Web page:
Many people interested in entering into a franchise system receive more than 100 pages of legal documentation, and this page count doesn’t even include documents such as the operations manual or financial reports. It’s easy to say that franchising is not only a large financial investment for many people, but it also involves days of analysis and number-crunching to determine whether the franchise is right for you. The Franchising Code of Conduct, fortunately, or not, provides potential franchisees with a minimum amount of days to review all of the franchise documents, let’s call it: the ‘Golden 14-Day Rule’.

What is the Point of the ‘Golden 14-Day Rule’?

Ultimately the ‘Golden 14-Day Rule’ is for your protection. Australian franchise laws understand the complexity of various franchise systems and business models and want to provide you with time to think and understand your position after all the sales talk. Sifting through a few hundred pages of documents is not an easy feat.

What Do I Need to Do During the Golden 14 Days?

You need to not only read the documentation, including the franchise agreement and disclosure document, but it is recommended that you seek professional advice. To be precise, advice from a lawyer, an accountant and a business adviser. These three professionals are not picked randomly, but rather because they can provide you with the best insight into whether you should purchase the franchise.

Clause 10 of the Franchising Code of Conduct requires that the professionals sign statements confirming that you’ve received advice. If you don’t seek the assistance of a professional, you will need to provide a statement stating that you’ve been recommended to receive advice, but have decided not to seek it.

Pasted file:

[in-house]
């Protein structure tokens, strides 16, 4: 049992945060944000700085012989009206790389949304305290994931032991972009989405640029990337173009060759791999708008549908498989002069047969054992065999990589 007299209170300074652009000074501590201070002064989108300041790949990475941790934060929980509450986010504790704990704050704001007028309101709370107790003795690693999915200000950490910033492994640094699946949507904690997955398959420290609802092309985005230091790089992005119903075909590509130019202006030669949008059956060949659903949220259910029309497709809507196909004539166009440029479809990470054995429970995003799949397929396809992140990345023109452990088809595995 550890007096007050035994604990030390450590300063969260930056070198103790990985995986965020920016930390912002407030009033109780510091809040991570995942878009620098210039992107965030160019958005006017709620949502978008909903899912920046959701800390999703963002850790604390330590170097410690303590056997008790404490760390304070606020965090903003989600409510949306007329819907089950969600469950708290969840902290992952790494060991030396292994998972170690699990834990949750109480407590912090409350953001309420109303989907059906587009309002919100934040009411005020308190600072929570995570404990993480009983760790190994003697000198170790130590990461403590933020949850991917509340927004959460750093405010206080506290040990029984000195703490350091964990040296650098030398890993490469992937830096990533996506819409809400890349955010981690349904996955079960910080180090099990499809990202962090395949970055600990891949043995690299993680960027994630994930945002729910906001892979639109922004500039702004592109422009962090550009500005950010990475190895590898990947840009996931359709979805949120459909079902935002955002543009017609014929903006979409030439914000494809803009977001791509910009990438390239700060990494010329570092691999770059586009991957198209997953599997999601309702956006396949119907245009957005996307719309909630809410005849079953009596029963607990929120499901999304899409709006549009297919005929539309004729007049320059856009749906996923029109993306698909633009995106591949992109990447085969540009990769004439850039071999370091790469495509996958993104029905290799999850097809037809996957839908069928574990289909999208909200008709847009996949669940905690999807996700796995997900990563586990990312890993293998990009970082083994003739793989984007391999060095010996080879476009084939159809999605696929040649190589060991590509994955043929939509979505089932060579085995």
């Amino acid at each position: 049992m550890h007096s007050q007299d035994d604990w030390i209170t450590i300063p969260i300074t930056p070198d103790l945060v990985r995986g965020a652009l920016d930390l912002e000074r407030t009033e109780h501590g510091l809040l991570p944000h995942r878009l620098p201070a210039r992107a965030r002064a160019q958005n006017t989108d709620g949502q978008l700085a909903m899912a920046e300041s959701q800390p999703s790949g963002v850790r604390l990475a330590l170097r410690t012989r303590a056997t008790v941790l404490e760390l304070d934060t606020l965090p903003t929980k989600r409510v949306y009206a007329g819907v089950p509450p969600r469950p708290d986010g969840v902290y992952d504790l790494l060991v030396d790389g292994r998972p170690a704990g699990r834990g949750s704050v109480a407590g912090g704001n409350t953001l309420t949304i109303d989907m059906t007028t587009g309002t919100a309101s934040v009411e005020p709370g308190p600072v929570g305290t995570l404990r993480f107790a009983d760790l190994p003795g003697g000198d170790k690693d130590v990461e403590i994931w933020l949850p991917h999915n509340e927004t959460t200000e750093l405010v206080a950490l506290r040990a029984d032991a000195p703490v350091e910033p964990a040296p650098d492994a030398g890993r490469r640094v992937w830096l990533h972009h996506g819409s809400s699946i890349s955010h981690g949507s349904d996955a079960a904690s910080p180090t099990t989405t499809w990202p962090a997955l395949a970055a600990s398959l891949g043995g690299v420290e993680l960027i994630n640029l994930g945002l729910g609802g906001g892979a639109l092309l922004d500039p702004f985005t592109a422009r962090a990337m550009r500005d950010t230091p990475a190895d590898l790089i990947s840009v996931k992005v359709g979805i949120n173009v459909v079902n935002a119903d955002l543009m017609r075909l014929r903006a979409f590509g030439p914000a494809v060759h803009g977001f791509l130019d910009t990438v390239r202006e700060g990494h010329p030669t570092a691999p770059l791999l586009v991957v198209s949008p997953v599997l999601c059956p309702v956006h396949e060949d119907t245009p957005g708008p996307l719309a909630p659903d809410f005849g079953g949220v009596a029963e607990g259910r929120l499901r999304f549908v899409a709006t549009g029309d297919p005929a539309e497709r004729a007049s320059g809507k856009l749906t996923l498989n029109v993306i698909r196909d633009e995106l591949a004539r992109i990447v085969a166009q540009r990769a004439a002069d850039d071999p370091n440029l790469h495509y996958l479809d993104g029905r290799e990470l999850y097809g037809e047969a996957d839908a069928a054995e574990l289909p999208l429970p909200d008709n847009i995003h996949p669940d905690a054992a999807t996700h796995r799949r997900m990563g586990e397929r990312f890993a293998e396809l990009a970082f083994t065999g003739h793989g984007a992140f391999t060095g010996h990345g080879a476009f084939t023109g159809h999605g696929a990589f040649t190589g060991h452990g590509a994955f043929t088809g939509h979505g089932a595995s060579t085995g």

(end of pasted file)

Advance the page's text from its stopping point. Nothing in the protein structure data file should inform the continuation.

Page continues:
What Happens After the Golden 14 Days?

The 14 days are the minimum amount of days you need provided, so technically you can prolong this period if you are still considering your options or seeking advice. Don’t be afraid to ask the franchisor questions or seek clarification on aspects that are not clear in the written documentation. It is best to understand what you are signing exactly before you are locked in for the franchise agreements’ entire duration. Typically, franchise agreements are for at least three years.

After at least 14 days have passed and you have decided to go ahead with purchasing the franchise, most franchisors will request that your pay a deposit so they can prepare your documents. You will then need to sign the documents and send them back to the franchisor. Once the franchisor has signed, you will be officially a franchisee, and the terms of the agreement will be in force. At this point, the franchisor will usually ask for the remainder of the initial franchise fee to be paid, and other obligations will commence, for example, the requirement to fit out a premises, the require to pay weekly fees, etc.


If you’re a potential franchisee who is contemplating the purchase of a franchise, use your golden 14 days wisely. Ask our franchise lawyers your questions and get advice! 

Kristine Biason
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